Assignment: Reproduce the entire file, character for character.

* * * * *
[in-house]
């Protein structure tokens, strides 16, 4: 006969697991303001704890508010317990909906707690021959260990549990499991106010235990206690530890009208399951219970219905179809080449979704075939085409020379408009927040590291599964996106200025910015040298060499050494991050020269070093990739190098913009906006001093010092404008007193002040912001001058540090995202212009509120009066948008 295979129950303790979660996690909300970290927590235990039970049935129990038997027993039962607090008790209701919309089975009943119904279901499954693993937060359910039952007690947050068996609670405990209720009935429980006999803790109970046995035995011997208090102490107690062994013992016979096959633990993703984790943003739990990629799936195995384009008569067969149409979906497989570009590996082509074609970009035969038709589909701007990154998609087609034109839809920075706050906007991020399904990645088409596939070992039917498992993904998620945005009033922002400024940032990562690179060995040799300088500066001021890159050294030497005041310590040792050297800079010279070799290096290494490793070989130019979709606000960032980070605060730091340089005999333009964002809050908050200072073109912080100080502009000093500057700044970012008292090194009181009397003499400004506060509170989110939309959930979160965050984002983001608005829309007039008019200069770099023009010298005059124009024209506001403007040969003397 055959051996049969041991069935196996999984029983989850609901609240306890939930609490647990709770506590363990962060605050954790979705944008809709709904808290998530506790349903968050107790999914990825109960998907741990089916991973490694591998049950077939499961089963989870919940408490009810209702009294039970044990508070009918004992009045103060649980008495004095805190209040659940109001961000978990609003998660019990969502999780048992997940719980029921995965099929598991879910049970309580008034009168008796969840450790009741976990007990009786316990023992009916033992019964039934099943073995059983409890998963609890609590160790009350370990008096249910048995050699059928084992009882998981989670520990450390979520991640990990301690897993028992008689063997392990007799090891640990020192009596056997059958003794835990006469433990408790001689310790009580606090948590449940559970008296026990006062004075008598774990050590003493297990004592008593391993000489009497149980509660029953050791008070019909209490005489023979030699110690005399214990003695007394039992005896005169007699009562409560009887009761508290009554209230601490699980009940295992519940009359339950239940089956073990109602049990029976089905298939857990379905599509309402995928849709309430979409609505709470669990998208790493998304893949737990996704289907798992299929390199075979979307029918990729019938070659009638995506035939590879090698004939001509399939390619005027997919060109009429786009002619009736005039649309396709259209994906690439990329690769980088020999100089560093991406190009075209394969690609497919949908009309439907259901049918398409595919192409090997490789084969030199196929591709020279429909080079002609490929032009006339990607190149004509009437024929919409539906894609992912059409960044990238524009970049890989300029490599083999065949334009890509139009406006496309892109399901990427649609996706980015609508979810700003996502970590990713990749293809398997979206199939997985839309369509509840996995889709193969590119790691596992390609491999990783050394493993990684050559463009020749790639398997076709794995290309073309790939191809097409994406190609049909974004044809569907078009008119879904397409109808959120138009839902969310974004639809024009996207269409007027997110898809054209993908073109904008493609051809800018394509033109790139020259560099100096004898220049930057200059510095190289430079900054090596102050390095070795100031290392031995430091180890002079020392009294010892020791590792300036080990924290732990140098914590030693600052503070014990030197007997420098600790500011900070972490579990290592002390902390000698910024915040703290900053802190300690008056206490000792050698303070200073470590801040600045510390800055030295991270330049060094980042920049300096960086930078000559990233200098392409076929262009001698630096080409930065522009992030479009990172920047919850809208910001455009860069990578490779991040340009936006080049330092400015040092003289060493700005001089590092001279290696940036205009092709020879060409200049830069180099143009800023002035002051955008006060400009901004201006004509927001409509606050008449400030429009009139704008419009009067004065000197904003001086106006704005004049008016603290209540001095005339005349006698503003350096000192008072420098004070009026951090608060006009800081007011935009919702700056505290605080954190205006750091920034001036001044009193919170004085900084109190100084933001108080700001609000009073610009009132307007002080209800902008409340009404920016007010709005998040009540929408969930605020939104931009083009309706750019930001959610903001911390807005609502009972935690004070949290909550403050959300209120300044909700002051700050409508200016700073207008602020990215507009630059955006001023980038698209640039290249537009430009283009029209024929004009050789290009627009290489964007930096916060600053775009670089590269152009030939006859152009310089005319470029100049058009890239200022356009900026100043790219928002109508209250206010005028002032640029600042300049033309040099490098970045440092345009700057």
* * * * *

[in-house]
């Protein structure tokens, strides 16, 4: 006969697991303001704890508010317990909906707690021959260990549990499991106010235990206690530890009208399951219970219905179809080449979704075939085409020379408009927040590291599964996106200025910015040298060499050494991050020269070093990739190098913009906006001093010092404008007193002040912001001058540090995202212009509120009066948008 295979129950303790979660996690909300970290927590235990039970049935129990038997027993039962607090008790209701919309089975009943119904279901499954693993937060359910039952007690947050068996609670405990209720009935429980006999803790109970046995035995011997208090102490107690062994013992016979096959633990993703984790943003739990990629799936195995384009008569067969149409979906497989570009590996082509074609970009035969038709589909701007990154998609087609034109839809920075706050906007991020399904990645088409596939070992039917498992993904998620945005009033922002400024940032990562690179060995040799300088500066001021890159050294030497005041310590040792050297800079010279070799290096290494490793070989130019979709606000960032980070605060730091340089005999333009964002809050908050200072073109912080100080502009000093500057700044970012008292090194009181009397003499400004506060509170989110939309959930979160965050984002983001608005829309007039008019200069770099023009010298005059124009024209506001403007040969003397 055959051996049969041991069935196996999984029983989850609901609240306890939930609490647990709770506590363990962060605050954790979705944008809709709904808290998530506790349903968050107790999914990825109960998907741990089916991973490694591998049950077939499961089963989870919940408490009810209702009294039970044990508070009918004992009045103060649980008495004095805190209040659940109001961000978990609003998660019990969502999780048992997940719980029921995965099929598991879910049970309580008034009168008796969840450790009741976990007990009786316990023992009916033992019964039934099943073995059983409890998963609890609590160790009350370990008096249910048995050699059928084992009882998981989670520990450390979520991640990990301690897993028992008689063997392990007799090891640990020192009596056997059958003794835990006469433990408790001689310790009580606090948590449940559970008296026990006062004075008598774990050590003493297990004592008593391993000489009497149980509660029953050791008070019909209490005489023979030699110690005399214990003695007394039992005896005169007699009562409560009887009761508290009554209230601490699980009940295992519940009359339950239940089956073990109602049990029976089905298939857990379905599509309402995928849709309430979409609505709470669990998208790493998304893949737990996704289907798992299929390199075979979307029918990729019938070659009638995506035939590879090698004939001509399939390619005027997919060109009429786009002619009736005039649309396709259209994906690439990329690769980088020999100089560093991406190009075209394969690609497919949908009309439907259901049918398409595919192409090997490789084969030199196929591709020279429909080079002609490929032009006339990607190149004509009437024929919409539906894609992912059409960044990238524009970049890989300029490599083999065949334009890509139009406006496309892109399901990427649609996706980015609508979810700003996502970590990713990749293809398997979206199939997985839309369509509840996995889709193969590119790691596992390609491999990783050394493993990684050559463009020749790639398997076709794995290309073309790939191809097409994406190609049909974004044809569907078009008119879904397409109808959120138009839902969310974004639809024009996207269409007027997110898809054209993908073109904008493609051809800018394509033109790139020259560099100096004898220049930057200059510095190289430079900054090596102050390095070795100031290392031995430091180890002079020392009294010892020791590792300036080990924290732990140098914590030693600052503070014990030197007997420098600790500011900070972490579990290592002390902390000698910024915040703290900053802190300690008056206490000792050698303070200073470590801040600045510390800055030295991270330049060094980042920049300096960086930078000559990233200098392409076929262009001698630096080409930065522009992030479009990172920047919850809208910001455009860069990578490779991040340009936006080049330092400015040092003289060493700005001089590092001279290696940036205009092709020879060409200049830069180099143009800023002035002051955008006060400009901004201006004509927001409509606050008449400030429009009139704008419009009067004065000197904003001086106006704005004049008016603290209540001095005339005349006698503003350096000192008072420098004070009026951090608060006009800081007011935009919702700056505290605080954190205006750091920034001036001044009193919170004085900084109190100084933001108080700001609000009073610009009132307007002080209800902008409340009404920016007010709005998040009540929408969930605020939104931009083009309706750019930001959610903001911390807005609502009972935690004070949290909550403050959300209120300044909700002051700050409508200016700073207008602020990215507009630059955006001023980038698209640039290249537009430009283009029209024929004009050789290009627009290489964007930096916060600053775009670089590269152009030939006859152009310089005319470029100049058009890239200022356009900026100043790219928002109508209250206010005028002032640029600042300049033309040099490098970045440092345009700057």